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The Smooshed Object Union type in TypeScript

The Smooshed Object Union type in TypeScript

I ran into a little TypeScript situation earlier this week. I'm sure I'll run into it again, so I thought I'd share it here.

đŸ‘‹ Just want to look at some code? Click here for the TypeScript Playground.

The Setup

I'd been working with different shapes for tldraw. Each shape had different properties stored in a props object. Some properties were shared between shape types, such as color, or some unique to a particular shape type (e.g. sides for a polygon).

type Box = {
    type: 'box'
    props: {
        color: string
        height: number
        width: number
    }
}

type Polygon = {
    type: 'polygon'
    props: {
        color: string
        height: number
        width: number
        sides: number
    }
}

type PolyLine = {
    type: 'polyline'
    props: {
        color: string
        points: number[]
    }
}

Each of these properties (except for type) could be set via properties panel. The properties panel only showed the properties for the current tool (e.g. sides only when the Polygon tool was active), or else for the current selected shapes if no tool was active (e.g. both sides and points if a user had selected both a polyline and polygon).

I wanted to store the user's most recent choices from those panels in the application's state, so that their choices would be "sticky" to the panel. That meant creating an object that had all of the properties and all of the values from all of the shapes:

type Properties = {
    color: string
    height: number
    width: number
    sides: number
    points: number[]
}

To create that type, I first tried creating a union of the shapes:

type Shapes = Box | Polygon | PolyLine

const properties: Shapes['props'] = {
    color: 'black',
    height: 12,
    width: 12,
    sides: 4,
    points: [],
}

This worked!

The Problem

But then I needed a method to update this object when the user picked a property from the properties panel.

function setProp<T extends keyof Shapes['props']>(
    prop: T,
    value: Shapes['props'][T]
) {
    properties[prop] = value
}

And here's where I ran into trouble.

setProp('color', 'black')
setProp('height', 32)
// ^ Error!
//   Argument of type '"height"' is not assignable
//   to parameter of type '"color"'.ts(2345)

Because keyof Shapes["props"] is color.

When getting the keys of a union, only the "common" properties are present—meaning the properties that are found in each of the union's members. In our case, only color is found in all three.

So I was left with the problem: how do you get all of the keys in a union of objects, including the ones that aren't common to all members of the union?

The Solution

Here's what I came up with:

type SmooshedObjectUnion<T> = {
    [K in T extends infer P ? keyof P : never]: T extends infer P
        ? K extends keyof P
            ? P[K]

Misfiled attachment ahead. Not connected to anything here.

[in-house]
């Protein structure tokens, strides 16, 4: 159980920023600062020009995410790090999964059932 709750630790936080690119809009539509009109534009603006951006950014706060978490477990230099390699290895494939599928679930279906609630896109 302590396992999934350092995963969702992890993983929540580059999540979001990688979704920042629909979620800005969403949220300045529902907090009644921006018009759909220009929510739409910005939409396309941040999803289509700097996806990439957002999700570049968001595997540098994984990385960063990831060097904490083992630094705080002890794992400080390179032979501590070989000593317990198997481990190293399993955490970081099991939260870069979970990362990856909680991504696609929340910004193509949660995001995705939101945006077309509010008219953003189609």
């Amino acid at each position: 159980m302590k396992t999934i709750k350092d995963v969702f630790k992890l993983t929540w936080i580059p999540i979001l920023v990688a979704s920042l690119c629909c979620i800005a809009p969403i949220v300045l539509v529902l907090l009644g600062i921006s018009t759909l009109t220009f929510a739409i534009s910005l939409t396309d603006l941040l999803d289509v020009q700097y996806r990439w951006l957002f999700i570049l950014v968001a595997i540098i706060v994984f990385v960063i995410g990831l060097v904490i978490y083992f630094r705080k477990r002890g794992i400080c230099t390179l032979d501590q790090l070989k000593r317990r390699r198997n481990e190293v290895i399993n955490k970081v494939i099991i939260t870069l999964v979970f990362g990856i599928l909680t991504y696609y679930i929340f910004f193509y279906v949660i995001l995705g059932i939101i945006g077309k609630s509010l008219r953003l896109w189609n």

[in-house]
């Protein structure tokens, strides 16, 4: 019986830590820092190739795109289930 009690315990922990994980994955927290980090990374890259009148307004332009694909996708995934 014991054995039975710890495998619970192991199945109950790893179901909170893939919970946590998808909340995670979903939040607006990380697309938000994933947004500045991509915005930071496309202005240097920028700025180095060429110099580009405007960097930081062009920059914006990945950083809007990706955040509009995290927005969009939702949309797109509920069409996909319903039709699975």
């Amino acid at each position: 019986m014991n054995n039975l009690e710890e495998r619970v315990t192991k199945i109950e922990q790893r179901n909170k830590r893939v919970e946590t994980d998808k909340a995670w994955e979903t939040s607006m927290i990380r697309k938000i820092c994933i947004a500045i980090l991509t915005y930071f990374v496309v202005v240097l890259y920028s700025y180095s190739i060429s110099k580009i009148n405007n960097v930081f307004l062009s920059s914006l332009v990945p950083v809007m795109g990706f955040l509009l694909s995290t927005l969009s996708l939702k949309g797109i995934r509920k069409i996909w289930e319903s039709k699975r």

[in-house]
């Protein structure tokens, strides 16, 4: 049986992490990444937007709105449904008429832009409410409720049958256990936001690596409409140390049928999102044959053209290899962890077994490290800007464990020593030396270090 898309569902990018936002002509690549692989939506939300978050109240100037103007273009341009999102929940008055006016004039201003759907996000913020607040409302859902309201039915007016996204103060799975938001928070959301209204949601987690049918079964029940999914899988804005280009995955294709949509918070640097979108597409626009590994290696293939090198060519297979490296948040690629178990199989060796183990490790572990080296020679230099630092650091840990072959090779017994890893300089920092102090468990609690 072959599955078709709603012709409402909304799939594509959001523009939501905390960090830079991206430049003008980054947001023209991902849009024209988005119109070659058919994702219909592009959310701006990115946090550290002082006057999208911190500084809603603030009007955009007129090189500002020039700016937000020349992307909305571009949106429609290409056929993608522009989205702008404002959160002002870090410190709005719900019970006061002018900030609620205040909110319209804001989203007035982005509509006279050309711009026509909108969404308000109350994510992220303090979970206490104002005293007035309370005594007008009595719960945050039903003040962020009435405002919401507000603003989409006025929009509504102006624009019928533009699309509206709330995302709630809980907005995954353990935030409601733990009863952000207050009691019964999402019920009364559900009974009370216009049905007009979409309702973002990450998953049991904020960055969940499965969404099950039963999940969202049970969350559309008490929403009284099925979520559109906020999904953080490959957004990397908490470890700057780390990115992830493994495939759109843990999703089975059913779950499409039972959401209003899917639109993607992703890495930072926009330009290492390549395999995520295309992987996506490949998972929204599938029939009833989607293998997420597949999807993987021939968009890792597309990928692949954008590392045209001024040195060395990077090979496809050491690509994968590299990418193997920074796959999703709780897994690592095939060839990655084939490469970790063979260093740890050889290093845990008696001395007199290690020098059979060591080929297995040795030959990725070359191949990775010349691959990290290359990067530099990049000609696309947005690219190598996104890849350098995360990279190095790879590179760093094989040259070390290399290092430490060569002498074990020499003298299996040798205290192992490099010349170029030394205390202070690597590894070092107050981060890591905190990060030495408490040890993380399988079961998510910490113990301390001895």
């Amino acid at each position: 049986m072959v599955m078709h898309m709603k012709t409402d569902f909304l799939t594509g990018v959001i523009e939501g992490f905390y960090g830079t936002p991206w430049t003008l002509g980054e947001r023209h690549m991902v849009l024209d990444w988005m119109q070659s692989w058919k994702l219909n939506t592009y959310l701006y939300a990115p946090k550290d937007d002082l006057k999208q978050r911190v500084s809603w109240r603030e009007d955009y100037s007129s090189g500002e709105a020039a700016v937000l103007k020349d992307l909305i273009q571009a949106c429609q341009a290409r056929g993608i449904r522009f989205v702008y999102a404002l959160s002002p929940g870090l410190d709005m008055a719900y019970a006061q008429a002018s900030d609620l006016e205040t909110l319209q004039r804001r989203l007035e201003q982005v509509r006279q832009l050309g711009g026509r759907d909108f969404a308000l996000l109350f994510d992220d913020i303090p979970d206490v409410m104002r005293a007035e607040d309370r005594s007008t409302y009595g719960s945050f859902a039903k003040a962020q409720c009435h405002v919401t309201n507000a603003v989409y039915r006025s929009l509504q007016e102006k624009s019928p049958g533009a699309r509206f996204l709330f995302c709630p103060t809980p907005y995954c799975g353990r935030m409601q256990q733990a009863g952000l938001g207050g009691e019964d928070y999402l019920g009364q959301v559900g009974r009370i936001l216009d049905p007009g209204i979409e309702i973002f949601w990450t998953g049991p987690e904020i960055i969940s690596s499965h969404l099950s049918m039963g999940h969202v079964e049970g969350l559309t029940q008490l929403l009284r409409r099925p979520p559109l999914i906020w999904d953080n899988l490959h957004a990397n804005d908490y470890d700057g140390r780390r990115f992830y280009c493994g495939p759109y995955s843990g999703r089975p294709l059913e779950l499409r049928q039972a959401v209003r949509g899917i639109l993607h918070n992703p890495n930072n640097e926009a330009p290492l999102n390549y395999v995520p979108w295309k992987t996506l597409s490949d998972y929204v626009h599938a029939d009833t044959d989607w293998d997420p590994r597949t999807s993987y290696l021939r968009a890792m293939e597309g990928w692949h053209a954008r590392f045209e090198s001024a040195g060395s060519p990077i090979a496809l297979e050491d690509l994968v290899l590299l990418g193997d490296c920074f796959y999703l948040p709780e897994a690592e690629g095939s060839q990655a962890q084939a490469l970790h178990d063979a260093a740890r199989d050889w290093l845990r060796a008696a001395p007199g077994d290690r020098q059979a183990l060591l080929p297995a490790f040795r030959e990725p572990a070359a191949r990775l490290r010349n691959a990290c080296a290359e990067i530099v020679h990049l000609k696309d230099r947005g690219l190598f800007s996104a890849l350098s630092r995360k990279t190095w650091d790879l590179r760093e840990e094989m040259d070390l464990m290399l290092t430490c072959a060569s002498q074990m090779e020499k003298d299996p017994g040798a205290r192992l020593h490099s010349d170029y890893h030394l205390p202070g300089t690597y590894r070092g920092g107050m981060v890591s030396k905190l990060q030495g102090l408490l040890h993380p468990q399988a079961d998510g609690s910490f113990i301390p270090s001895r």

: never
        : never
}

Rather than typing properties as Shapes['props'], I instead typed it as a smooshed object union of Shapes['props'].

type AllProperties = SmooshedObjectUnion<Shapes['props']>

const properties: AllProperties = {
    color: 'black',
    height: 12,
    width: 12,
    sides: 4,
    points: [],
}

Because this smooshed object union is keyable, I could then type my function correctly.

function setProp<T extends keyof AllProperties>(
    prop: T,
    value: AllProperties[T]
) {
    properties[prop] = value
}

setProp('color', 'black')
setProp('height', 32)

Problem solved!

Breakdown

The SmooshedObjectUnion, cursed though it looks, is really a combination of several smaller and slightly less ugly utility types.

The first is a helper that returns the value of a property that may or may not exist in an object.

type MaybeValue<T, K> = K extends keyof T ? T[K] : never

type X = MaybeValue<{ sides: number }, 'sides'> // number
type Y = MaybeValue<{ sides: number }, 'color'> // never

The second uses MaybeValue to collect all of the values in a union under a certain key.

type ValueInUnion<T, K> = T extends infer P ? MaybeValue<P, K> : never

And the third is a utility that gives all of the keys in a union, including those not common to all members:

type KeysOfUnion<T> = T extends infer P ? keyof P : never

type X = KeysOfUnion<Shapes['props']>
// 'color' | 'height' | 'width' | 'sides' | 'points'

And then SmooshedObjectUnion would combine these three:

type SmooshedObjectUnion<T> = {
    [K in KeysOfUnion<T>]: ValueInUnion<T, K>
}

Bonus Alternative Implementation

Here's a second implementation by Devansh Jethmalani.

type DistributedIdentity<T> = {
    [K in T extends unknown ? keyof T : never]: T extends { [_ in K]: infer V }
        ? V
        : never
}

He calls it DistributedIdentity—but I'll let you decide whether that's more or less accurate than SmooshedObjectUnion.


Here's that link again for the TypeScript Playground.

Enjoy!

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